Archives For Culture Change

faith-politics

“Love is the only aspiration big enough for the immensity of human community and challenge in the 21st Century.” ~ Krista Tippett

When I look at the way we do politics in the U.S., and in particular the way my fellow Christians and I engage with it, I can’t help but wonder what Jesus thinks about it all. I wonder how each of our words and actions in the political arena affect him. If he were given the stage at one of our televised debates, I wonder what he would say to his followers about this current election, about the candidates, and about the way we’re all handling it.

That is, if he’d say anything at all. I mean, Jesus’ life in the flesh happened under the tyranny of Roman rule. Israel was an occupied nation, and it would be ludicrous to think that Jesus didn’t witness blatant acts of injustice against his countrymen on a regular basis. He most certainly experienced oppression himself. It was the Roman overlords, after all, who ultimately killed him.

Despite all this, in the years of his public life, Jesus seemed to go out of his way to avoid talking about his Roman oppressors. His message was stubbornly non-political. In some ways, this must have seemed ridiculous to a lot of people living back then, or at the very least naïve. How could you speak out in favor of the Kingdom of God, and not speak out against the Kingdom of Rome? Yet when people spoke of their disdain for Roman oppression, Jesus spoke of loving your enemies (Matthew 5:38-48). When the religious leaders of the day tried to make Jesus take sides in the political debate, he rebuked them and refused to be pinned down (Matthew 22:15-22).

Maybe he thought getting into politics would only cloud and confuse his primary mission. Or maybe he saw that the message of hope he had come to share was for the Romans too.

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guy-overlookingglory

“Beauty is not a luxury.” ~ John O’Donohue, Beauty

There’s just so much beauty. It’s everywhere. There’s so much, it hurts. If you look at it for too long, your heart will break. It will break wide open like the husk on a grain of wheat, and you’ll be utterly undone.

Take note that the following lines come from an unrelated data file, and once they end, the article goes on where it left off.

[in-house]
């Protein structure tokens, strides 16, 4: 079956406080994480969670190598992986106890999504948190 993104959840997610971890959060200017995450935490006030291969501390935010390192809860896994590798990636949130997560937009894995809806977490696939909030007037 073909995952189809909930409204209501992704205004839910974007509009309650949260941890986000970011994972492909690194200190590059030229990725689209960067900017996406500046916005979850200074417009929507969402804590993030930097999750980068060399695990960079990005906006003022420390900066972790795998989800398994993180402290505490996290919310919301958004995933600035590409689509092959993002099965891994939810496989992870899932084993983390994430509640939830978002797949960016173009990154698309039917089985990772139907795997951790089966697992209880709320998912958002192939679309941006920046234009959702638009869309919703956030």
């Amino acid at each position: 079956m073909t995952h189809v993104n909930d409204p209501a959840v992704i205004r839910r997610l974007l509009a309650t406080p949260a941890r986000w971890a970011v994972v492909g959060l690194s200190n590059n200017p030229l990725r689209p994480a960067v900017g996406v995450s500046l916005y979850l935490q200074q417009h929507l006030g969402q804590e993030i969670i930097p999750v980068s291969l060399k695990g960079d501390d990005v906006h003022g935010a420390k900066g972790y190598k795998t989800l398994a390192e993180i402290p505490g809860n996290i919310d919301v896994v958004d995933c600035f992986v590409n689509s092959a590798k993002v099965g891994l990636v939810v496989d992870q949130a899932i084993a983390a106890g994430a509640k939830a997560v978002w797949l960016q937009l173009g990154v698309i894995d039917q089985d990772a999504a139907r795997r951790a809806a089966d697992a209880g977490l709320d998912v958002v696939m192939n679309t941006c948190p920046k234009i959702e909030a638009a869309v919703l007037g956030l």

Maybe that’s what we’re all here to do. Train our eyes to see the beauty, then let it break our hearts. Maybe that’s the way the whole world gets healed.

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guy-churchpraying

In the outstanding PBS documentary series “God in America,” researchers provide compelling evidence to suggest that the United States was founded in large part on the concept of a national “contract with God.” That is, the underlying belief that we as a nation were called out by God to form a “more perfect union,” a union founded on certain commitments we would make to God, and as long as we held to those agreements, God’s blessing and favor would always remain on us.

The researchers go on to suggest that our national belief in that contract remains strong even today, in spite of the country’s ever-increasing secularization. It’s a fascinating exploration of our national story, one that I encourage every American to watch (regardless of your belief system). I especially recommend it to Christian faith leaders, as I think it provides great insight into the national narrative of the United States (i.e. who we tell ourselves we are), and how that works both for and against the work of God’s Spirit among us.

But nations aren’t the only ones to believe they have a contract with God. Most individuals I know do as well. It’s subtle, and we don’t often look at it directly, but for almost all of us, the contract is there, buried deep in our psyche. And once we really see it, it quickly becomes clear that it runs almost everything we do.